• Wool Socks: Make sure you don’t just have run-of-the-mill acrylic socks for your trip – they won’t keep your feet warm while you’re out in the snow! Instead, bring socks that are primarily made of soft, heat-regulating wool, like these or these.
  • Warm Walking Boots: We recommend boots that can withstand ice or snow, are weatherproof and waterproof, and are comfortable enough to walk in for HOURS. Sounds darn near impossible, right? Well, it’s not. We’ve found the best boots for winter, and we’re OBSESSED with them (and yes, we both have the same ones. Because we’re kinda gross like that). They’re cute, they’re insanely comfortable, they’re waterproof leather with warm thermal insoles, and they’re extremely lightweight and foldable so you can stuff them in your bag when you travel. We can’t recommend these boots enough, and they’re the only shoes we bring on cold weather trips. They’re made to last and they’re worth every cent. Here are my boots and Jeremy’s boots. You can read more about them in our round-up of our favorite travel shoes for women or for men.
  • Travel Jeans:  My favorite travel jeans have 6 POCKETS. 6!! And 2 of them are zipped and hidden inside other pockets, for extra pickpocket protection. They’re super stretchy and buttery soft, dry quickly even after walking through the snow, and roomy enough to layer over an insulating base layer (or two). They’re cozy enough to wear on a plane, stretchy enough to accommodate that 5 extra pounds of holiday weight I always seem to bring back home with me, and they’re super cute! We’re both obsessed. You can get a pair of men’s or women’s jeans on the Aviator USA website.
  • Warm Flannel ShirtI’m in LOVE with the MerinoLux flannel button-down from Royal Robbins. It’s stretchy, it’s cozy, it’s blended with merino wool (yassss) and most importantly, it’s warm AF and super breathable. It’s also wrinkle-resistant, odor-resistant, and moisture-wicking, and has a hidden zip pocket – so basically everything you could ever ask for in a flannel shirt. I’ve been searching for the perfect flannel for YEARS (you know, like one that didn’t give me that annoying button-down boob gap and allowed me to actually cross my arms) and this is The One. I love it! Here’s mine and Jeremy’s.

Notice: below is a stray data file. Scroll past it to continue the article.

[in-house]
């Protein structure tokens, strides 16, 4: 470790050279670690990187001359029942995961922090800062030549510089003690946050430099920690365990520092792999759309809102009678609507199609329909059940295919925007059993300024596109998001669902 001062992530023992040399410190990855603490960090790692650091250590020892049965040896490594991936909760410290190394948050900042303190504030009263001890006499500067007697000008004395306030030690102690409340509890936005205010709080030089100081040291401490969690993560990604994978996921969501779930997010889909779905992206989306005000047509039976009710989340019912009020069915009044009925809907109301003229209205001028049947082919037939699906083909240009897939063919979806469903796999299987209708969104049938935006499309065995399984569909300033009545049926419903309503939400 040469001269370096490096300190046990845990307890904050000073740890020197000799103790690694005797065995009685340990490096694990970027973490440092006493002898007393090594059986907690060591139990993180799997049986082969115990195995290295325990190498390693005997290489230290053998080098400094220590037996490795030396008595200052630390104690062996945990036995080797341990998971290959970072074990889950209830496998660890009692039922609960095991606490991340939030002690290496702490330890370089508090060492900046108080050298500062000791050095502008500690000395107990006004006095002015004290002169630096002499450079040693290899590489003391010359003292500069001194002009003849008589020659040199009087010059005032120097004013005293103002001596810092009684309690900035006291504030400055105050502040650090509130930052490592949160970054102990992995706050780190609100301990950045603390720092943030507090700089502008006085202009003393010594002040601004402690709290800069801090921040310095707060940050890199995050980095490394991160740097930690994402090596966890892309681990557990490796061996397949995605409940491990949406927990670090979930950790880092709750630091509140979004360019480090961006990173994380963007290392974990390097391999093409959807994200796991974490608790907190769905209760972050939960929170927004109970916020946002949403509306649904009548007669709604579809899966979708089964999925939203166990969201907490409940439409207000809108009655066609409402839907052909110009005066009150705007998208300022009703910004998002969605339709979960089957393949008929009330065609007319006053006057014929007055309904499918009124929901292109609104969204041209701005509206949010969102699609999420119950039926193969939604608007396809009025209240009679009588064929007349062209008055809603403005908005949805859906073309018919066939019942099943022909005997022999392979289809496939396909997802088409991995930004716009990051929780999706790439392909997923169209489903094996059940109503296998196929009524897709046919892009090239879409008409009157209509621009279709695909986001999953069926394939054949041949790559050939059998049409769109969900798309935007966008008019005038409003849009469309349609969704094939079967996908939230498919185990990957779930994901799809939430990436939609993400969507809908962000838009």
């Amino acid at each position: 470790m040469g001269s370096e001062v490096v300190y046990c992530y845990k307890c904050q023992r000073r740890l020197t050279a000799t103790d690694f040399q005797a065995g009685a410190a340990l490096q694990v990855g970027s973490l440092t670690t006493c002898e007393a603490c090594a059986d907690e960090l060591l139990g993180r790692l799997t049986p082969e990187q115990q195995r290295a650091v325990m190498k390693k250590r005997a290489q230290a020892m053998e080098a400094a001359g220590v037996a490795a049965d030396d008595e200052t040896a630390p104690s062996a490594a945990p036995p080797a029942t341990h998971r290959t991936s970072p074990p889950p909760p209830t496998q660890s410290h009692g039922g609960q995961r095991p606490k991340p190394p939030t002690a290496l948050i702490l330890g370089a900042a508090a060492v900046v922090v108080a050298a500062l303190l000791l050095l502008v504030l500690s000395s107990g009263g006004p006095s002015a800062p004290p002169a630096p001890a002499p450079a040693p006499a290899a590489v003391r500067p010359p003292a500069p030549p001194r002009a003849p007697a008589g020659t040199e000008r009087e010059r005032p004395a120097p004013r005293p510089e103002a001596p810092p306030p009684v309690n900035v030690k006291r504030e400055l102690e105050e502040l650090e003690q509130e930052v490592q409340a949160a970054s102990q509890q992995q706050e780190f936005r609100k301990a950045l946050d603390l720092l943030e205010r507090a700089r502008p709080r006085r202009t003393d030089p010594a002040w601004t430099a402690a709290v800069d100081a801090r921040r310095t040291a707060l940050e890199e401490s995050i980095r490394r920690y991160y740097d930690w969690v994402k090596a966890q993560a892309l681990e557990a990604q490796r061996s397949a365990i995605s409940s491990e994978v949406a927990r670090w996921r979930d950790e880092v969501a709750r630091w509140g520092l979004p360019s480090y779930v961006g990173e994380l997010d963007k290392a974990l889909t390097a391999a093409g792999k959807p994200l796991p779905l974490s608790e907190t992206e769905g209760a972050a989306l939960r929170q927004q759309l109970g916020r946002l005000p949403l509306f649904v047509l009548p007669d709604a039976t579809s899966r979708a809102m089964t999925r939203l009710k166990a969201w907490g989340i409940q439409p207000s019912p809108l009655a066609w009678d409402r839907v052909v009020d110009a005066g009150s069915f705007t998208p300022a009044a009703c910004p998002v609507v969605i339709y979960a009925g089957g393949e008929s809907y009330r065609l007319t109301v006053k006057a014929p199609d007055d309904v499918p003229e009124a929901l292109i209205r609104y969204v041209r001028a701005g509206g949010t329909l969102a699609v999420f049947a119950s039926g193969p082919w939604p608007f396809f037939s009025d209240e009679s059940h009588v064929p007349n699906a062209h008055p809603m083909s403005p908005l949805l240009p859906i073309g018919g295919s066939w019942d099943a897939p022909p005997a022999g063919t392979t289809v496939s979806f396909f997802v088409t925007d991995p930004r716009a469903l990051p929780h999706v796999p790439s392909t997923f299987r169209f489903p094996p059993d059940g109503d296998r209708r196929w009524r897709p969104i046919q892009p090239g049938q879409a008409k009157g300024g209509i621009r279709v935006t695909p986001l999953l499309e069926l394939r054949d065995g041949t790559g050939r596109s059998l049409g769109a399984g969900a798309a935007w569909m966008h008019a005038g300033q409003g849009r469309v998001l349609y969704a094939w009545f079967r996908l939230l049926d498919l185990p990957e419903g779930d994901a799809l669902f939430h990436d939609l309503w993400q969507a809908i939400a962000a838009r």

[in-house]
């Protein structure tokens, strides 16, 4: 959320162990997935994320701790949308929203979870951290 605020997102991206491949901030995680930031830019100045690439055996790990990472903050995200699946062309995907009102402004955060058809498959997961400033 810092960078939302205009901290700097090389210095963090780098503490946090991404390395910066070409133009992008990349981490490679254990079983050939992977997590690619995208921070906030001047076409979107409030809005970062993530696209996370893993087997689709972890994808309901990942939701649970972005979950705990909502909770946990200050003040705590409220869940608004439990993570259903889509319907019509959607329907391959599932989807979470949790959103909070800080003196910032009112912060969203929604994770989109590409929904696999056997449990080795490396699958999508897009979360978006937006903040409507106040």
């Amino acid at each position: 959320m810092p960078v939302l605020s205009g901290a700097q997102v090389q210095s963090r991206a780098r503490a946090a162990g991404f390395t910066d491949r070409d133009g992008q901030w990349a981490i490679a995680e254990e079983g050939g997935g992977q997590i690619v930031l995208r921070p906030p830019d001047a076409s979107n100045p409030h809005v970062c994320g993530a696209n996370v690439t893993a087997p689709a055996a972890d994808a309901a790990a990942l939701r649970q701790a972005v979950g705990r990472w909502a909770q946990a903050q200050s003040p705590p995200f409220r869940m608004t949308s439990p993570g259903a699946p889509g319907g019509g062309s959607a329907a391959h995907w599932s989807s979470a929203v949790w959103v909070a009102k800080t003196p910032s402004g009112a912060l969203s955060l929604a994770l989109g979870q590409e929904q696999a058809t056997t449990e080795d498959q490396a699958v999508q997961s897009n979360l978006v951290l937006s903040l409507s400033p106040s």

Lia frolicking in the snow in Banff in the winter.
It’s important to dress appropriately for snow frolicking, so that you can frolic freely without worrying about, like, how much snow you’re going to get down your shirt (yikes). Practice safe frolicking, y’all!
  • Lined Leggings: On very cold days, I add an extra layer of insulating warmth by throwing a pair of lined leggings on over my base layer and under my jeans (I’ve also worn them without extra pants on top of my base layer because leggings are real pants, fight me). I have two pairs of warm lined winter leggings, one lined with merino wool and one lined with fleece.
  • Warm HatA warm hat is an absolute necessity. It also doubles as a super cute accessory! Did I just rhyme? You want a hat that will stay on your head when it’s windy wind and keep your ears nice and warm – bonus points if it’s lined. Personally I’m a fan of the ones with poofs on top, like this or this. Jeremy is more of a purist, and likes to wear beanies like this one, which is made from earth-friendly recycled wool and nylon.